Hi WriteWorldwide readers, and welcome to the latest in our series of inspirational and advice-packed interviews with professional freelance writers.
Today’s interview is with James Johnson, founder of Freelance Writers School.
Keep reading to find out why James uses the “Upside Down” method to find profitable new writing clients, the pitching goal that kickstarted his successful freelance writing career, and lots more!
1) Hi James, please introduce yourself to the WriteWorldwide readers.
Hey there, my name is James Johnson and I’m the owner and founder of Freelance Writers School.
In 2014 I was a dead-broke shoes-salesman working for minimum wage and in thousands of dollars of debt. But after discovering a way to knock down what I call the “lead dominoes” – the major roadblocks that stand in the way of being a writer – I was able to start and grow a successful freelance writing business.
In 2017 I decided to start the Freelance Writers School to teach people what I learned. My goal is to help 1000 freelance writers, both beginner and intermediate, start and grow their freelance writing business, their way.
2) How did you break into freelance writing?
While I was travelling around America I kept a blog about my travels and random musings. And, well, I fell in love with writing it.
When I get home I decided I wanted to find a way to make money from writing, and set out try and become a blogger. The road was long and hard and didn’t help me chip away at the debts I had in the short-term. So, I tried to find another way.
One evening a friend showed me a website called Elance (now UpWork) and that there were thousands of people looking for writers like me. I was dubious, but I spent the next few weeks applying for jobs. I was able to land a gig writing an eBook for a fitness company – like $250 or something – and I got a taste that this freelance life might be a viable way to live.
I don’t recommend people try and break into freelancing the same way I did, though. Elance was a different beast back then. But, I’m sure we’ll cover that later.
3) What steps did you take to launch your freelance writing career and how quickly did you see results?
I’m a huge believer in action.
I set myself the goal of earning the same per month, for three months, that I was earning at my day job. I typed it onto a piece of paper in large font, printed it out, and hung it above my laptop.
The first step was to get portfolio pieces. I pitched for guest posts on industry sites in my niches. I would then take the portfolio pieces – and the data about the shares and comments they’d gotten – and include them into my pitches.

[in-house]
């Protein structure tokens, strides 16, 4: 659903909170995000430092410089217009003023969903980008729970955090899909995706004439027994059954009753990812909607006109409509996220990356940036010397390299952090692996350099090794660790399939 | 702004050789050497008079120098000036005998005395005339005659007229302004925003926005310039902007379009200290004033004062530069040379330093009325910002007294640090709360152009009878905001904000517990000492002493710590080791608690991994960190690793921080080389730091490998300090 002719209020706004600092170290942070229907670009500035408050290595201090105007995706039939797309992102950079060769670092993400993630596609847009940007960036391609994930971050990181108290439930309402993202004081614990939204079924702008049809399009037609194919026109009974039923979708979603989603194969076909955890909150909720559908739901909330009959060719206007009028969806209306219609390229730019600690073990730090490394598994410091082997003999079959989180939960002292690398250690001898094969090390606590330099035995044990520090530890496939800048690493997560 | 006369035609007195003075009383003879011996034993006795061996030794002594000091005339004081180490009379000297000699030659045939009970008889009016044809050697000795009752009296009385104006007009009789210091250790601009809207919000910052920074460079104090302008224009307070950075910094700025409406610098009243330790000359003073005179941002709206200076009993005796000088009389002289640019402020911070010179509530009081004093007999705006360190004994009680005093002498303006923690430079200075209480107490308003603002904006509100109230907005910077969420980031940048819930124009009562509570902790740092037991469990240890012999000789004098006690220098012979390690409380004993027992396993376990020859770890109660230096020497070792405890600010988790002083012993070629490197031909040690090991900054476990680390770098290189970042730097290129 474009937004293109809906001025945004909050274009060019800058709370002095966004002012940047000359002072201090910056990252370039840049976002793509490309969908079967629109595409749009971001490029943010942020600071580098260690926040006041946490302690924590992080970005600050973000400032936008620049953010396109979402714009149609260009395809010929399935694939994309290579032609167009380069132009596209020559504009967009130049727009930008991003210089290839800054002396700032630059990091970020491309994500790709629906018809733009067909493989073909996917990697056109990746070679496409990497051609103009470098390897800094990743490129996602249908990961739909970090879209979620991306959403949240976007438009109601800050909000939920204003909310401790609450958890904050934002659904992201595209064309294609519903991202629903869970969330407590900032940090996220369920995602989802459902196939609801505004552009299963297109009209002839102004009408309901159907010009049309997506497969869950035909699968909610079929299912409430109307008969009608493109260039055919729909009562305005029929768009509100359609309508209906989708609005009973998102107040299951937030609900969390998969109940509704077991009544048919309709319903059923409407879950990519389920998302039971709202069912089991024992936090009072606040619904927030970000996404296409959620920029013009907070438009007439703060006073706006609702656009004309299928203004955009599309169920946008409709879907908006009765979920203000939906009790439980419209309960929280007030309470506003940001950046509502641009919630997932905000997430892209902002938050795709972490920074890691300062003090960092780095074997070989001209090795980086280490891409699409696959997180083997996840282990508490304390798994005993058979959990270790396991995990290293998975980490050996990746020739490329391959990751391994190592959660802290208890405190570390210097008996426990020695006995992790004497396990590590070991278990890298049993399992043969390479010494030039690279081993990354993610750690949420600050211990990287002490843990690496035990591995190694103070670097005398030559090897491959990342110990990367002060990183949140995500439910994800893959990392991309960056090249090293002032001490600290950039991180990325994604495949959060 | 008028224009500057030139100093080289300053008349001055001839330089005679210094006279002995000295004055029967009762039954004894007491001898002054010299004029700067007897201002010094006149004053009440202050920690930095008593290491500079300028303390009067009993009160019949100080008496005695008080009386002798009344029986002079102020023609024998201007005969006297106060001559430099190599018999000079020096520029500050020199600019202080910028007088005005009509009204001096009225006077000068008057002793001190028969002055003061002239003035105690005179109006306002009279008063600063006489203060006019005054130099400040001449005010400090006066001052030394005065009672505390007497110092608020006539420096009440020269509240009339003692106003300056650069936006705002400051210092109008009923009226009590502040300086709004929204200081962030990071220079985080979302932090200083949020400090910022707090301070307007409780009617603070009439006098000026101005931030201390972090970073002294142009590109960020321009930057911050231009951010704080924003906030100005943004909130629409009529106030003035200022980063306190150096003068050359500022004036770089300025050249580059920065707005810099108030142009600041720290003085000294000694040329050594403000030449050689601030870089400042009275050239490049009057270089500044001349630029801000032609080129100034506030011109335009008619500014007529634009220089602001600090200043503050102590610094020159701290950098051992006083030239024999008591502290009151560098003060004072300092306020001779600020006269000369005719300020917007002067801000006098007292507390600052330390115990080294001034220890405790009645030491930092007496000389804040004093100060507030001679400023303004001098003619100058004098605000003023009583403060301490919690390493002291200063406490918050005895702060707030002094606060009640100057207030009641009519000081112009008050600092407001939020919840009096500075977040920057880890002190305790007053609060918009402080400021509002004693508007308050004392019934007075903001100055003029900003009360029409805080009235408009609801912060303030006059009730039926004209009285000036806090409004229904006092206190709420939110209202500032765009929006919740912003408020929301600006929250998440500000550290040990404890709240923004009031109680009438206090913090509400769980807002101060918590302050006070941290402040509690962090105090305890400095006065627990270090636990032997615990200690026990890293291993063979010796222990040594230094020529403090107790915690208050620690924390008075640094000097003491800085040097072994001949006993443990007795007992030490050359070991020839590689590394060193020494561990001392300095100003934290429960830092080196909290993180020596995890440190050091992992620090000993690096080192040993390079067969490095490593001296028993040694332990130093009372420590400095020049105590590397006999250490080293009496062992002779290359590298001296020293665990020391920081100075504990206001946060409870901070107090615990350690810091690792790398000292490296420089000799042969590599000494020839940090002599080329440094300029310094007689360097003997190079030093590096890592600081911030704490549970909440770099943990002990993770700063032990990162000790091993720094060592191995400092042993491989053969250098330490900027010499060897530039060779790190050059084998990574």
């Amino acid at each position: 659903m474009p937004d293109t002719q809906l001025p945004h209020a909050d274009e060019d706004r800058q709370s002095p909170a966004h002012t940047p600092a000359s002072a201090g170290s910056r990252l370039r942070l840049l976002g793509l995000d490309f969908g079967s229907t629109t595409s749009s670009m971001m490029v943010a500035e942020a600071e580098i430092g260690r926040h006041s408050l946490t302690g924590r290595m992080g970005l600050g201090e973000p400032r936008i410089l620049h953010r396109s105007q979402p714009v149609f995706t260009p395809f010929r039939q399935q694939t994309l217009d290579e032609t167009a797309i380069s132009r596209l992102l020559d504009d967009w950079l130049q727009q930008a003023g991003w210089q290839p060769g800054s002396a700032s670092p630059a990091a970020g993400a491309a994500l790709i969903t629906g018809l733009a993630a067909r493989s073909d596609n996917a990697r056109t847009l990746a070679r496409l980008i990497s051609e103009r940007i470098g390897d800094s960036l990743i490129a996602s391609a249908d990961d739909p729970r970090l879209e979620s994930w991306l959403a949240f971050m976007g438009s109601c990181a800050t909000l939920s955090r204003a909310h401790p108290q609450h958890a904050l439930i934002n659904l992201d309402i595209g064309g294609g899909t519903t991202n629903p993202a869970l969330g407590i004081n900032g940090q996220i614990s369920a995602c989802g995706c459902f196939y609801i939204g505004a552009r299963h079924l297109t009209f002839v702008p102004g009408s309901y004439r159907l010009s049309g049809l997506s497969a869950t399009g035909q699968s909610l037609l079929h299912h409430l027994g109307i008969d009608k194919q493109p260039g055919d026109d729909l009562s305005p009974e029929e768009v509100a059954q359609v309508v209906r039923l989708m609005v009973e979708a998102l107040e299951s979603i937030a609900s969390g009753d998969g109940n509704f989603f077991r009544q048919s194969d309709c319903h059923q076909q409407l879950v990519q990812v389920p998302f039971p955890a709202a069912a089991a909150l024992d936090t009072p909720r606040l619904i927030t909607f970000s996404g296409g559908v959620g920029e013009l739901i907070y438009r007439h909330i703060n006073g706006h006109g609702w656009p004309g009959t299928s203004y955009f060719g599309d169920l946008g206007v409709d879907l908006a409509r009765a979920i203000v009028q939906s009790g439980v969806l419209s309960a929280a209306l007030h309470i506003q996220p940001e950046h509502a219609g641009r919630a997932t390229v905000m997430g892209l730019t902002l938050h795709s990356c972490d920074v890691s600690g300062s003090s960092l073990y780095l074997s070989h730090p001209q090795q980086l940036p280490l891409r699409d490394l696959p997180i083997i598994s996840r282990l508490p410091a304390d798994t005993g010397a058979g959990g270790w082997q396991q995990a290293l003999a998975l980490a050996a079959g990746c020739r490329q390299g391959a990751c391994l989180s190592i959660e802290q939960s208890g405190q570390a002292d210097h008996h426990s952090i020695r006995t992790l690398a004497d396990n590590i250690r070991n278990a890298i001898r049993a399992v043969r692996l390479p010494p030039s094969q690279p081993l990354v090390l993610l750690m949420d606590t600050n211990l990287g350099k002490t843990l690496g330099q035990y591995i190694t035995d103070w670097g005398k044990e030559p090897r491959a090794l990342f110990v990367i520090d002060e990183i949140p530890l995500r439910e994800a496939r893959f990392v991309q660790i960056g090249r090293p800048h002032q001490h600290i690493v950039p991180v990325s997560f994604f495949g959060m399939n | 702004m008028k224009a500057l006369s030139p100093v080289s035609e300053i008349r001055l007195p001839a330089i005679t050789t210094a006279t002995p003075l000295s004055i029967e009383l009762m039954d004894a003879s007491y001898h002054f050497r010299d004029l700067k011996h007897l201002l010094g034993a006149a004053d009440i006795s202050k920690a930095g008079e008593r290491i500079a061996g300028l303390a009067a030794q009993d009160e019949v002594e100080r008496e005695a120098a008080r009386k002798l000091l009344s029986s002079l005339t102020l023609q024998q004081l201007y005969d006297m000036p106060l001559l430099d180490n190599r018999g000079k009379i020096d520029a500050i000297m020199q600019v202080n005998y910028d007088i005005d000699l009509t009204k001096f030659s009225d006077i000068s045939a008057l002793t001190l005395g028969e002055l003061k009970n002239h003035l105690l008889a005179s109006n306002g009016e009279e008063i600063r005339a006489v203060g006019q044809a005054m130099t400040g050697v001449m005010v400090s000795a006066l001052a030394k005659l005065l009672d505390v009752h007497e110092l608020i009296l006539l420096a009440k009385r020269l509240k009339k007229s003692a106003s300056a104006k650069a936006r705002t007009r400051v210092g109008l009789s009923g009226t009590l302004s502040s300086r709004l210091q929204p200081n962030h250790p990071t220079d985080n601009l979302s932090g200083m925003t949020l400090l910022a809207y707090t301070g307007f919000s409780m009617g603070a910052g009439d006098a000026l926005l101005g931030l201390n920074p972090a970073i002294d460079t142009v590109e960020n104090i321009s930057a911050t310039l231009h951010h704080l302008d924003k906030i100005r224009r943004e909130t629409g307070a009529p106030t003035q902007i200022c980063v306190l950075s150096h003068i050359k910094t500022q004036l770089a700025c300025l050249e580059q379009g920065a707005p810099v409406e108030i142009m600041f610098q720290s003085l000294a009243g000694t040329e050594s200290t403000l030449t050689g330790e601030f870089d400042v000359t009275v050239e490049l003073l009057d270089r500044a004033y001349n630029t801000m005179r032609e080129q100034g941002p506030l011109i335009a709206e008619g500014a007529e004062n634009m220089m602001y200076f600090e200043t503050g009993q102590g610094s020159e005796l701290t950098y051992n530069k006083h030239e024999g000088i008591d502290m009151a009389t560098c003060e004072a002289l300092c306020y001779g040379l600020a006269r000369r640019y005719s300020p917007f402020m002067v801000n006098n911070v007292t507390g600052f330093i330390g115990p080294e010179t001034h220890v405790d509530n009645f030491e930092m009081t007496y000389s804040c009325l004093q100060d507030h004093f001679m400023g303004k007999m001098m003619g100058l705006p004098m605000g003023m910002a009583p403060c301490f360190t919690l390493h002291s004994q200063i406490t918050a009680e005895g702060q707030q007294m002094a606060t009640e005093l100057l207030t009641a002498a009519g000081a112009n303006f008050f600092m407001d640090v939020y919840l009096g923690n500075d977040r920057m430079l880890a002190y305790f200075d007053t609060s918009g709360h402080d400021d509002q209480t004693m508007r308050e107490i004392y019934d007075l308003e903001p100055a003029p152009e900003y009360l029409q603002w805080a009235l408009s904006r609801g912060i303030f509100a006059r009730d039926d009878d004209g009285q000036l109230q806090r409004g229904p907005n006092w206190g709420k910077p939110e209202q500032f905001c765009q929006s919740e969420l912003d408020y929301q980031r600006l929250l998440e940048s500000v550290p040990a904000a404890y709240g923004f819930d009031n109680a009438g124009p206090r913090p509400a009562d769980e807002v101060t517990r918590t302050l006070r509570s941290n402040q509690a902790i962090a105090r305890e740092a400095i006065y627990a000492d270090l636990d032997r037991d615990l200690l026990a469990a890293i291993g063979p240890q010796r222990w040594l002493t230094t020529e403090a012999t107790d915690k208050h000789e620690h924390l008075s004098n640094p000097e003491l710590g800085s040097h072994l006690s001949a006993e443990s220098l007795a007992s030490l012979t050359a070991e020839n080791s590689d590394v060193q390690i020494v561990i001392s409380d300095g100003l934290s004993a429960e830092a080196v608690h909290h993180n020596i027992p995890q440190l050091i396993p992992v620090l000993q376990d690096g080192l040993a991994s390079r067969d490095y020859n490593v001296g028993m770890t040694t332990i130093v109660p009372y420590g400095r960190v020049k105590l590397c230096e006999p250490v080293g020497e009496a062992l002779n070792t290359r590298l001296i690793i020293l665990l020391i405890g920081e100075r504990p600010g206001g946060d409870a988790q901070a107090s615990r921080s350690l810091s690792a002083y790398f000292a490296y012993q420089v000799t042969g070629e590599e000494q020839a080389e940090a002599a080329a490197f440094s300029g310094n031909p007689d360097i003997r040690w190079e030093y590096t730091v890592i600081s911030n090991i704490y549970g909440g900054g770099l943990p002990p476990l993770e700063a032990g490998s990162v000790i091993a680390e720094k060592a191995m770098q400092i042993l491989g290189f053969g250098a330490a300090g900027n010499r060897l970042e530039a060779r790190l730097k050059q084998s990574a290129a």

My goal was always to pitch 10 people per day. I couldn’t go to bed until I got to 10 people. Which, sometimes, meant I was still at my computer at 02:00 trying to find people to pitch. But I always found a way to get them in.
Using this intensive strategy it was only around six weeks before I’d started to equal my full-time income and I was earning more by the time I quit the job.
4) Tell us about some of the challenges you’ve faced. How did you overcome them?
The biggest challenge I’ve faced is having an unusually conversational writing style.
For some people it can be too fast talking, too aggressive, or too direct. Different strokes for different folks, I guess. But it was a real barrier earlier in my career.
But instead of trying to change my style I changed who I was pitching to. I began to find people who needed my style of writing. This was often people in tech companies, or SEO marketers, who were great at what they did, but couldn’t put it into an easy-to-digest format.
Pairing with people who my writing complimented was a great success, and they often shared the qualities I needed in an editor or ideal client. Win/win for both of us.
5) What’s the one piece of advice you wish someone had given you at the start of your writing career?
Outline the clients you want to work with and look for them.
I spent a lot of my career trying to find work from anybody who would pay me. If they had a bank account, with enough left over for me, I would work with them. I didn’t really think about who they were or if they were the right client for my business.